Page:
Dear Mr. SponsorPants,
I relapsed on alcohol shortly after my one year milestone. Since seeking sobriety I have been struggling with health, relationship and employment issues (doubtless therein the problems lie ... I've been struggling...)
My sponsor told me, and I believe they are absolutely right, that I am suffering from self pity. If you've written on it, it was not in your alphabetical sidebar (Categories).
I am needing to know the difference between self-pity and sorrow ... and how to get back on track in recovery... I have had five relapses in the last two months. And yes, I am the same person who wrote to you about doing Step 8. I hung on to my anger and pride instead of doing the work... and relapsed.
How do I get out and stay out of self pity?
Well, first off, it's good to hear from you again, and I'm sorry you're having a tough time of it. I know it sounds silly or flip or cliche, but if you could look in my eyes as I type it hopefully you would see how sincerely I mean this:
I does not matter if you relapse five times if you get sober six.
I know people with a very long time sober and with rock solid sobriety who had as rough a time coming back from relapse as you're having now. Relapsing again is not inevitable.
Personally, I have tremendous hope for you, and that is not empty cheerleading, it is based on the solid tone of taking responsibility for your feelings and your relapses, and asking for help and for your sobriety, which is there for anyone to read in your email.
Now then, the difference between self-pity and sorrow is that the former is about what you're thinking and the latter is about how you're feeling
Sorrow, sadness, melancholy... this is from my heart. This is an emotional response, depending on circumstances or events a normal and healthy one. Sobriety is not about putting all my emotions on a pie chart and labeling some as "good" and some as "bad" (or "supposed to feel" and "not supposed to feel" or whatever lingo you're working). You feel how you feel.
What I think about ... now that's where alcoholism likes to play. Self-pity, for me, is the act of thinking about my sadness. And actually, it's the act of thinking about how I wish things were different, or things are unfair for me, or I've had a hard go of it, or I screwed it up and now for me it's going to be ... and then I'm ... but not for me ... I ... me ... I ... me ... I ...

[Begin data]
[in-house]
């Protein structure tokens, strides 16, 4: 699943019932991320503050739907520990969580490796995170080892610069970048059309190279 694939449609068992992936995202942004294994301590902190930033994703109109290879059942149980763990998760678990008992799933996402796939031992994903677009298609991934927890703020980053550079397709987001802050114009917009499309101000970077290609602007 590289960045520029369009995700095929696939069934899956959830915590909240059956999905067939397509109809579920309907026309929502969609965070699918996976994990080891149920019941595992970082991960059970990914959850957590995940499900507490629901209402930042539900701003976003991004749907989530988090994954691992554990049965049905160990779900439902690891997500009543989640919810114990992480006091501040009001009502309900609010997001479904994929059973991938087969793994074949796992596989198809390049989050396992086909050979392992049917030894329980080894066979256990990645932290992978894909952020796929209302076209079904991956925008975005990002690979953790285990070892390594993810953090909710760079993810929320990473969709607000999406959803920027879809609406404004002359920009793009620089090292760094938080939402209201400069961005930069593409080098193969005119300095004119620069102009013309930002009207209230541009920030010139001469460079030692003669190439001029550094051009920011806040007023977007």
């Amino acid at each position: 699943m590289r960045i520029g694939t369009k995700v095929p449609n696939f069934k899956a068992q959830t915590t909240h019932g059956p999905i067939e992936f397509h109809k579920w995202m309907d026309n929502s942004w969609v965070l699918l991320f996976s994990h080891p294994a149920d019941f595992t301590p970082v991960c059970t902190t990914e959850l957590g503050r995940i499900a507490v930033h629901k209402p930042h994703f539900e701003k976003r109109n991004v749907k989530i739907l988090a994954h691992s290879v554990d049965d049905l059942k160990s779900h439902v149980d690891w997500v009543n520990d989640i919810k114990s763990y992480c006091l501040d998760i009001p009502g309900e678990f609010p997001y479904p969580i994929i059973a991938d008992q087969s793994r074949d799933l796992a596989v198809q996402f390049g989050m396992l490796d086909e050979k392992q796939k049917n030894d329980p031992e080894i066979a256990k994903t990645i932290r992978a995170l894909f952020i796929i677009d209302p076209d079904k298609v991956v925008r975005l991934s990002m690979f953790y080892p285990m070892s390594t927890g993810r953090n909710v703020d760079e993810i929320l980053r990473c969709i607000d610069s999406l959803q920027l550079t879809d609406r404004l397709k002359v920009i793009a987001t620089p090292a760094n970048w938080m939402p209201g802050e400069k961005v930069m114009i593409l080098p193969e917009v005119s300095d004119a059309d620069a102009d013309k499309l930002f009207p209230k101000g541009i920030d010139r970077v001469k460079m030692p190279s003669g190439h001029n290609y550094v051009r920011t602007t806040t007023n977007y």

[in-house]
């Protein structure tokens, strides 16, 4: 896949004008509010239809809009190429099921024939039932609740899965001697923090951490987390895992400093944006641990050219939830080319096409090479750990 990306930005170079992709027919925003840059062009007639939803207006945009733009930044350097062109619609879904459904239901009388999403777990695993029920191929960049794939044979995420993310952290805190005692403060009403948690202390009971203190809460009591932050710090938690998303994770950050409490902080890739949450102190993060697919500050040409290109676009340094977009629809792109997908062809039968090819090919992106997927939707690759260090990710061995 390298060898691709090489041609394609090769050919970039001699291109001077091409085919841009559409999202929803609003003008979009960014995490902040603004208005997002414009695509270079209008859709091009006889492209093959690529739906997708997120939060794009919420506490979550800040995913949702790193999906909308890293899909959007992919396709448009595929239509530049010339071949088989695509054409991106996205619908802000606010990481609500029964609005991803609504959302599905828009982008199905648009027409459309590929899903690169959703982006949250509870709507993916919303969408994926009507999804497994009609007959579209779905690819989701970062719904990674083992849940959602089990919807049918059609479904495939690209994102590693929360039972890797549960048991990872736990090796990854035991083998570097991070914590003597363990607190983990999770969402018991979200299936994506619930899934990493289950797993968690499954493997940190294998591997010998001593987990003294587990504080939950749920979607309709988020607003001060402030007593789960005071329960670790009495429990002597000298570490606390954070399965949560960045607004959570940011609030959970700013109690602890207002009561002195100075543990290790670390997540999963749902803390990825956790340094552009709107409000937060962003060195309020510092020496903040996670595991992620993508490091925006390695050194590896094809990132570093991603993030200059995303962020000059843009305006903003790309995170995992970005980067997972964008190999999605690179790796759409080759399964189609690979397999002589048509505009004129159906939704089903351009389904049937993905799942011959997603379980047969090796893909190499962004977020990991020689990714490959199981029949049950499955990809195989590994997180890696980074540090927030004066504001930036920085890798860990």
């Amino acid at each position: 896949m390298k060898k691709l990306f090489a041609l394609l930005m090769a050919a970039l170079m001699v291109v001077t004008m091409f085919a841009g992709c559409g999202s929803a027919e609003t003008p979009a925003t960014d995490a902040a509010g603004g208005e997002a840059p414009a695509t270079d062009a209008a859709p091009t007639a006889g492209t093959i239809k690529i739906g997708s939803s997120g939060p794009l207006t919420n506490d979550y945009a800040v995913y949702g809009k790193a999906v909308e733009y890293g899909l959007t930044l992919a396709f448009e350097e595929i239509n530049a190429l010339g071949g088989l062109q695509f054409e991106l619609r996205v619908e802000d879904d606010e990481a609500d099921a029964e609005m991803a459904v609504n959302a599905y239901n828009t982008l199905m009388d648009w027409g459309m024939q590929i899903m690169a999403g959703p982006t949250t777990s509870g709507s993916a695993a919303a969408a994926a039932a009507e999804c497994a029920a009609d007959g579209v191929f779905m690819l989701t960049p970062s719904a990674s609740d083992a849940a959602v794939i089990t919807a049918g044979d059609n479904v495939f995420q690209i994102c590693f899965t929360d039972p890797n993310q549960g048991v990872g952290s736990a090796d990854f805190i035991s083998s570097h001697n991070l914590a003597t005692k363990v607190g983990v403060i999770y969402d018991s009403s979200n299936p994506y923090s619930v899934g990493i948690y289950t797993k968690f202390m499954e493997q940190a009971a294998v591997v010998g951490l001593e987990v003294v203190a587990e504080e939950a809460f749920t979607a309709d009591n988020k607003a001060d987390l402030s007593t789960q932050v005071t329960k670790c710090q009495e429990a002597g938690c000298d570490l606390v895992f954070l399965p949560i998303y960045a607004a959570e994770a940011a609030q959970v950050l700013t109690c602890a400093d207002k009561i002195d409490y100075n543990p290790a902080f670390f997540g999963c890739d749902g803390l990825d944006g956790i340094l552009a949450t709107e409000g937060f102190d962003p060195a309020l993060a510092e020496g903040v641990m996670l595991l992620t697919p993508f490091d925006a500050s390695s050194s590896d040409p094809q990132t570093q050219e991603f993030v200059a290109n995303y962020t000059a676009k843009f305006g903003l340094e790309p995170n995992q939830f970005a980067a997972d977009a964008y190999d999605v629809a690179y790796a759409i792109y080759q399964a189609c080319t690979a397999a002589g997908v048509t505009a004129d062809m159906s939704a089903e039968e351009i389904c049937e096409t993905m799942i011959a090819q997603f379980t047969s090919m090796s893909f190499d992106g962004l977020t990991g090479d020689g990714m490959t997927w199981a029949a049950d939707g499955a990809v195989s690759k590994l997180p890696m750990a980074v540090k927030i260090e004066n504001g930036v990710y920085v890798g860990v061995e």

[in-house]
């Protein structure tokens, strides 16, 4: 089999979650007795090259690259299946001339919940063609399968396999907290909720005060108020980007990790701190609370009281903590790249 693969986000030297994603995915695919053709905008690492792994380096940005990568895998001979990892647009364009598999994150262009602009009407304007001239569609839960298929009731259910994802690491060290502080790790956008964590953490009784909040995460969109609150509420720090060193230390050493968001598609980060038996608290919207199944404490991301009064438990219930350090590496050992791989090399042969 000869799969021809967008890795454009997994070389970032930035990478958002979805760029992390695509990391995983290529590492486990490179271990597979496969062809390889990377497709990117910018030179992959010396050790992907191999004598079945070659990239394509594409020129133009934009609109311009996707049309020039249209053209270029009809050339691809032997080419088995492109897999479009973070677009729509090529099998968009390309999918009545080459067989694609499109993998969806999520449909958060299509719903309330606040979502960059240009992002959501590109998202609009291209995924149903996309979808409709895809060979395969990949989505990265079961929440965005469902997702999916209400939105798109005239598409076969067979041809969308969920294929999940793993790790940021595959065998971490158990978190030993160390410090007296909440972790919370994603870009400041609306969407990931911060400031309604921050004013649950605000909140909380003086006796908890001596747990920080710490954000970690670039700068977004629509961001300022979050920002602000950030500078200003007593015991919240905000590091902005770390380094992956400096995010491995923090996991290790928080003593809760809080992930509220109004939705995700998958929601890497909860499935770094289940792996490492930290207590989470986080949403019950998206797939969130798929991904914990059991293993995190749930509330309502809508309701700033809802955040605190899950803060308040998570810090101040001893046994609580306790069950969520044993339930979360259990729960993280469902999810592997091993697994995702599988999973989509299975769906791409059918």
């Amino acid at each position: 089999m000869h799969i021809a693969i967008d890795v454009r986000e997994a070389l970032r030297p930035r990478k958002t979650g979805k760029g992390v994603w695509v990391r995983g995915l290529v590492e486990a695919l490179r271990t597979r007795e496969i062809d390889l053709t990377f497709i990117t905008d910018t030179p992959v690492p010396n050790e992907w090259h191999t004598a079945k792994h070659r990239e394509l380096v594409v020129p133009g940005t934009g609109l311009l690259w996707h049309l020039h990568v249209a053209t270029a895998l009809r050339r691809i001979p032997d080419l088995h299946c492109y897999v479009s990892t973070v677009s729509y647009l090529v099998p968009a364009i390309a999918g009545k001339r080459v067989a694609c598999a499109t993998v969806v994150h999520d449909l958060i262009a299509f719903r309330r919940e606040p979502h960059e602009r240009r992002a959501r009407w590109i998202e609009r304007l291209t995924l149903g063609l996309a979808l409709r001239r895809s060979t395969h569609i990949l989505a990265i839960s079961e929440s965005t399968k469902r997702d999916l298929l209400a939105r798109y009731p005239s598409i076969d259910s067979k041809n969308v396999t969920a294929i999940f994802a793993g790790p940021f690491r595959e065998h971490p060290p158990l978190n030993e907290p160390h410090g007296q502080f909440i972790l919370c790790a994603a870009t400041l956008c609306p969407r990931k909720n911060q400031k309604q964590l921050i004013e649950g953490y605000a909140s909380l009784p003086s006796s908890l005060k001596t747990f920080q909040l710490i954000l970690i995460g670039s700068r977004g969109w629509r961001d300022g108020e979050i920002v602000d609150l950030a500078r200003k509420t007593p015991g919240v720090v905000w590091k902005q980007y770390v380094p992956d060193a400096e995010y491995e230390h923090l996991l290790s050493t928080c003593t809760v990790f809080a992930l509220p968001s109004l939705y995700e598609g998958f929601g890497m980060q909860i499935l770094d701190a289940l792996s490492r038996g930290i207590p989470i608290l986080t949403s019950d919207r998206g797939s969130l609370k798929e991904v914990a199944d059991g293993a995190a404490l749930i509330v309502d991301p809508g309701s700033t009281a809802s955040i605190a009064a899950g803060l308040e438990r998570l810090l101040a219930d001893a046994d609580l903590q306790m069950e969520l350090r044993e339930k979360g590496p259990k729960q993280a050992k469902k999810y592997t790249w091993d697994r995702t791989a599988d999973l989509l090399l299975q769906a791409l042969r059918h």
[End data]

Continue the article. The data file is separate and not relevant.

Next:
Self-pity, when it comes to alcoholics, is our self obsession wearing a sad clown face.
To put it in the simplest terms (which I need if this stuff is going to stick):
Sadness + Self Obsession = Self-pity.
And as I'm sure you know, thinking about ourselves is not something we should really lean into if we want to stay sober. Of course we think about ourselves via things like self examination or simple self care, but those things are nothing like the kind of mental self-involvement alcoholics can slide into. Sometimes I think the whole Program is just an enormous exercise in ballast to serve as a counter-weight to our titanic self-obsession.
And I think self-pity can be an especially dangerous place to be, for too long.
As you know from your experiences with not making amends and staying in anger, resentment is, as the Big Book puts it, the "number one offender" when it comes to the reasons we drink again. If, as I've heard it said, expectations are the mother to our resentments ... then I think self-pity is the midwife.
Poor me poor me pour me a drink.
How do you get out of and stay out of self pity? The answer for any alcoholic, and especially for you right now, is perhaps most eloquently expressed in "Bill's Story," Chapter 1 of the book "Alcoholics Anonymous" (AA's Big Book). At this point in his story he has gotten sober, and done most of what eventually became the 12 Steps in a kind of raw, informal way (and that's all covered on pgs. 12 and 13). Here Bill's talking about what it was like shortly after he got sober. Bill wrote:
"My wife and I abandoned ourselves with enthusiasm to the idea of helping other alcoholics to a solution of their problems. It was fortunate, for my old business associates remained skeptical for a year and a half, during which I found little work. I was not too well at the time, and was plagued by waves of self pity and resentment. This sometimes nearly drove me back to drink, but I soon found that when all other measures failed, work with another alcoholic would save the day. Many times I have gone to my old hospital in despair. On talking to a man there I would be amazingly lifted up and set on my feet. It is a design for living that works in rough going." -- BB pg. 15
You do not have less to offer because you've relapsed ... you have more. You can help someone else save their life -- you, your experience, can be literally life saving. And you don't even have to believe that fully for it to work. You don't have to find people with "less" time or in "worse" shape -- you don't have to be anything other than or more than who you are right now: An alcoholic who is struggling to get and stay sober and remain on an even emotional keel.
The more you work with other alcoholics the more sure your sobriety will be. Anyone who tells you that you do not have enough time or enough experience or enough anything to be of service to another alcoholic is wrong. If you tell yourself you aren't up to it or have nothing to offer you are wrong.
It is not for you to judge what you have to offer -- or anyone else, for that matter. It is your job to offer it, in the service of trying to help someone else avoid the relapse experiences that you've had, or to help someone who's already relapsed feel better about their own fledgling sobriety.
You want to get out of self-pity? You want to stay sober?
Get busy, damn it.